September 17, 2005

The Babalú Bad Boy

We were at a club in West Hollywood, well over 1.5 decades ago, waiting to see what was said to be one of the last performances by the great punk group The Dead Kennedys, when I got a mildly shocking, though pleasant cultural surprise.

The band was late, and the crowd was eager to slam-dance their nervous energy. The club announced that as we waited for the band to appear, we were all invited to participate in the first annual Ricky Ricardo Laugh Contest. The prize was $50 cash.

Contestants lined up to the right of the stage, and what a scene that was! Imagine a tall, thin, blue-spiked-hair young man with a torn T-shirt and leather pants and what looked like a bullet through his ear attempting the famous laugh. It was too much, even though he didn’t even come close to approaching reality, the crowd loved the effort, and so did I. (No, I didn’t enter the contest.)

At that moment I realized that I wasn’t the only one watching reruns of “I Love Lucy.” Who doesn’t know about Ricky Ricardo?

Ricky was the first fully Cuban character on American television. Over the years, a great deal of negative attention has been placed on the actor who played him, ignoring his accomplishments and positive qualities.

Many, to this day, don’t recognize Desi Arnaz as a real musician, overlooking the fact that he made a living as a bandleader before going into movies and television.

His numerous extramarital affairs were highly visible before WWII, and almost ruined his marriage to Lucille Ball. Then came “I Love Lucy,” the television landmark that’s still popular 50 years later.

Today, many look at the sexist attitudes of the times, particularly as portrayed in “I Love Lucy,” and they blame Desi, who must have invented sexism single-handedly. His character, Ricky, didn’t want his wife to go into show business. That was his domain. He wanted her at home, preparing his meals, washing his dishes and fully dependant on his success. Of course, this conflict gave us some of the most hilarious television moments ever, and it had nothing to do with the real life couple, who were wealthy, glamorous personalities.

Ay, ay, ay…


Blogger Manuel A.Tellechea said...

First of all, you should really reply to these comments: I doubt if you even read them. For the record, Desi Arnaz's real accomplishments--independent from Lucille Ball's--are that he invented the three-camera process, which is still used to film all tv shows; that he was the first to record tv shows on film stock; that he invented syndication; and that he was the first to use a laugh track. Desi Arnaz is up there with Bill Paley and ther pioneers as one of the fathers of commercial television. But, of course, he was a genius both before and behind the camara, which the others weren't. So I guess that makes him the greatest figure in U.S. television history.

12:03 PM, September 17, 2005  
Blogger Jerry A. Sierra said...

I would not refer to him as a genius.

8:24 PM, September 18, 2005  
Blogger Manuel A.Tellechea said...

Unfortunately, we Cubans have a penchant for belittling our own. If not a genius, then what? The man invented re-runs, for Cuban Pete's sake! What more do you want? As for his comedic genius, I hardly think that is in dispute. Lucy hit the big time when she teamed up with Desi. Before that she had an inglorious career in B-movies and radio and by 1950 was pretty much washed-up. To her credit, Lucy was always the first to credit Desi with her success.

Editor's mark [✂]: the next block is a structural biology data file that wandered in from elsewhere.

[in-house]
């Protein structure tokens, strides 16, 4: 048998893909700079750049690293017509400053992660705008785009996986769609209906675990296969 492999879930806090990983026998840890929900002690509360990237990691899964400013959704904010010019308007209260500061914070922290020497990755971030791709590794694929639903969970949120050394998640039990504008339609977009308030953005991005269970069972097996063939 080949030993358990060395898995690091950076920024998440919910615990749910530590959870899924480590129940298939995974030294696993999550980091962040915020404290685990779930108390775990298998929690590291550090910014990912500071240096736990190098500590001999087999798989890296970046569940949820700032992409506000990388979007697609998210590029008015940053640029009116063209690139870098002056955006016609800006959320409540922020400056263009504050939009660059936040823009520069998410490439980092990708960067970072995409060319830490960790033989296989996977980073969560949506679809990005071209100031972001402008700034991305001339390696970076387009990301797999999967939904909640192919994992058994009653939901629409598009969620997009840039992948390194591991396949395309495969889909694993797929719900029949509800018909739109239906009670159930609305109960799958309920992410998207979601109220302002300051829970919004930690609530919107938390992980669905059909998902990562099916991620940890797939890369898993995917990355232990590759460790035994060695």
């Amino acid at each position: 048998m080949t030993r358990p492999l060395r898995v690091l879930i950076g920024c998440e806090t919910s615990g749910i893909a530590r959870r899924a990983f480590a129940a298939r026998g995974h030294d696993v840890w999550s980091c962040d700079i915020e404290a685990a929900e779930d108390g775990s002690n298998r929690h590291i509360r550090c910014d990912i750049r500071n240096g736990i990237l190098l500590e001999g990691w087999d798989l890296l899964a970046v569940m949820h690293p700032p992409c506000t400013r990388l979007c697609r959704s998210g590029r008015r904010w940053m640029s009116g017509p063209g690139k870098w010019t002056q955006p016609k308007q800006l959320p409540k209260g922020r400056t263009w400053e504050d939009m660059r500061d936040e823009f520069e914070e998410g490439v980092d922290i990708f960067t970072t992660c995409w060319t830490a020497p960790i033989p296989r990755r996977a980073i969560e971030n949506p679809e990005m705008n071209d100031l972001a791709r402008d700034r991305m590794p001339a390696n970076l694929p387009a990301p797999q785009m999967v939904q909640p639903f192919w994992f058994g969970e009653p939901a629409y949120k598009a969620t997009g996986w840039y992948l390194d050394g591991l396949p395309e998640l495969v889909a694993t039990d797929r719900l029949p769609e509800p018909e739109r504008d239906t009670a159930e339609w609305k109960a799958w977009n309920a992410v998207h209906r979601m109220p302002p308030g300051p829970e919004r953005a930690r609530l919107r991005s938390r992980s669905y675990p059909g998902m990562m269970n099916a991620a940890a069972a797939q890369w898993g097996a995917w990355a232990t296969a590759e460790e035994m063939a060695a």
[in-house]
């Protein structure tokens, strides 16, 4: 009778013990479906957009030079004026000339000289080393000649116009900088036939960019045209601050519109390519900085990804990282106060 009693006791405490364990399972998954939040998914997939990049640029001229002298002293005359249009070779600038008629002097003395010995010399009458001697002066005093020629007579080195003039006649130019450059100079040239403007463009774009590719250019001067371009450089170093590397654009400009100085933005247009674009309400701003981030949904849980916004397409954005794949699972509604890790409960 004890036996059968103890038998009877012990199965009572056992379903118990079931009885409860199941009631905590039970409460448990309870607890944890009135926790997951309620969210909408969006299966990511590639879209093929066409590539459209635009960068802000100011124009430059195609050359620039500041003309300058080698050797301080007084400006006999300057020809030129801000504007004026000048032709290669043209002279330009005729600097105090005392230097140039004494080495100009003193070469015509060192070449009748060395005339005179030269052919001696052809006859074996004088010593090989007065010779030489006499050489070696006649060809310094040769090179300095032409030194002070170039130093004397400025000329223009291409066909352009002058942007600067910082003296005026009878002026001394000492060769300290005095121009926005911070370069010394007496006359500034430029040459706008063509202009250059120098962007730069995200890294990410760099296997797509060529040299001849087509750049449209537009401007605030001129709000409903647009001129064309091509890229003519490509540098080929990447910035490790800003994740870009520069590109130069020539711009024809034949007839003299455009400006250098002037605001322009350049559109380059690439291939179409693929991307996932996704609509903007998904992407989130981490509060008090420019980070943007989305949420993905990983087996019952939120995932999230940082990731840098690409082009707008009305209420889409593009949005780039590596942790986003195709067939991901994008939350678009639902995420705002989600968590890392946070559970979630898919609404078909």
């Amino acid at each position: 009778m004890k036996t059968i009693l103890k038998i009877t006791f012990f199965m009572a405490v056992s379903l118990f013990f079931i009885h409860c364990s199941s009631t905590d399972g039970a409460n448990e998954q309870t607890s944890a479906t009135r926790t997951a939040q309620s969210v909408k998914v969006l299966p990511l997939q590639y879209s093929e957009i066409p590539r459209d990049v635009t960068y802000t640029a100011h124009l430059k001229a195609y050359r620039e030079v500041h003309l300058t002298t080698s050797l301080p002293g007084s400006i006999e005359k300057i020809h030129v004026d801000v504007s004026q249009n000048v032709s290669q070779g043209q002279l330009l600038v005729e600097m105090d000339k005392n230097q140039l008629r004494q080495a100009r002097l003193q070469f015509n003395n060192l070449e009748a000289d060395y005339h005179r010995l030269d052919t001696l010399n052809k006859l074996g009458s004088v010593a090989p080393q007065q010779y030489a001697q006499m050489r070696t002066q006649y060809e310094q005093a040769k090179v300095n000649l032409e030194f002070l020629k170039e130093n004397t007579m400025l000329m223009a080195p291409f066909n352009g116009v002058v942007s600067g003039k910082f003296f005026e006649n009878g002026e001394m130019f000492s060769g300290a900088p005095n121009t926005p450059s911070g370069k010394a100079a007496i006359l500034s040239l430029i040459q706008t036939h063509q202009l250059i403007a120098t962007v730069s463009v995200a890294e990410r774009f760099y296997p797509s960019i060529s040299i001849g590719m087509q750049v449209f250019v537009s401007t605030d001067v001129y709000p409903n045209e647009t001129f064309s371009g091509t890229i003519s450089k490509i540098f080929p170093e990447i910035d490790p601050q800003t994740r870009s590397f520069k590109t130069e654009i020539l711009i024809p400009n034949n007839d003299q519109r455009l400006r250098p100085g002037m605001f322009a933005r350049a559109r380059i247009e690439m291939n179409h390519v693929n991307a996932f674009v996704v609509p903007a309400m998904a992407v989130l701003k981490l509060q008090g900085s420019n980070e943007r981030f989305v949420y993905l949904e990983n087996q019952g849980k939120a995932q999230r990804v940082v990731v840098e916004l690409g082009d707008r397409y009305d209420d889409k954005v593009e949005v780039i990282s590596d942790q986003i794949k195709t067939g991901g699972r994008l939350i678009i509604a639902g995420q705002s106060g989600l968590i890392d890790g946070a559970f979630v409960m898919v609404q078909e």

9:26 PM, September 19, 2005  
Blogger Jerry A. Sierra said...

Belittling? How does it belittle him to celebrate his talents? The reason I wrote a personal appreciation of Arnaz is that I think of him as a very talented and charming performer, and I’ve thoroughly enjoyed his work in “I Love Lucy.” Occasionally I’ll play the CD “Desi Arnaz 1937-47,” but I would not refer to him as a genius. His contributions to the entertainment world were significant, but he need not be a genius for this to be so.
And let’s not forget that it was Lucille Ball who convinced CBS that Desi was worth it.

5:52 PM, September 20, 2005  
Blogger Manuel A.Tellechea said...

Lucy is to be commended for convincing CBS executives not to be racist jerks (these are the same people that produced "Amos-n-Andy"). You ARE belittling Desi if you make his "bad habits" the center of your appreciation of him. Is there any Cuban that you do consider a genius?

8:49 AM, September 23, 2005  
Blogger Jerry A. Sierra said...

I think Lucy should be on a stamp!

Who do I consider a Cuban genius? I would call Ernesto Lecuona a genius without thinking twice. And I’d also call Cachao a genius. Of course, it depends on how you define Genius… Lecuona left a wonderful body of work that will be discovered, explored and enjoyed for centuries all over the world. Both Lecuona and Cachao seem like they’d qualify for genius status under most definitions. Marti was a genius by most definitions… that he was able to organize the Cuban Revolutionary Party seems like a miracle, but when you delve beyond his political life and explore his literary life, he seems even more impressive.

Another potential genius is Chucho Valdéz, but I’ll be blogging about him soon.

7:08 PM, September 23, 2005  
Blogger Jose said...

This may not be appropriate for this blog but I am pretty desperate. I am looking for a somewhat authentic bolero style shirt that Ricky Ricardo used to wear. The bright shirt with the puffy sleeves. I can only find cheap looking knockoffs.

Any help would be appreciated.


jose (at)

2:36 PM, October 07, 2005  

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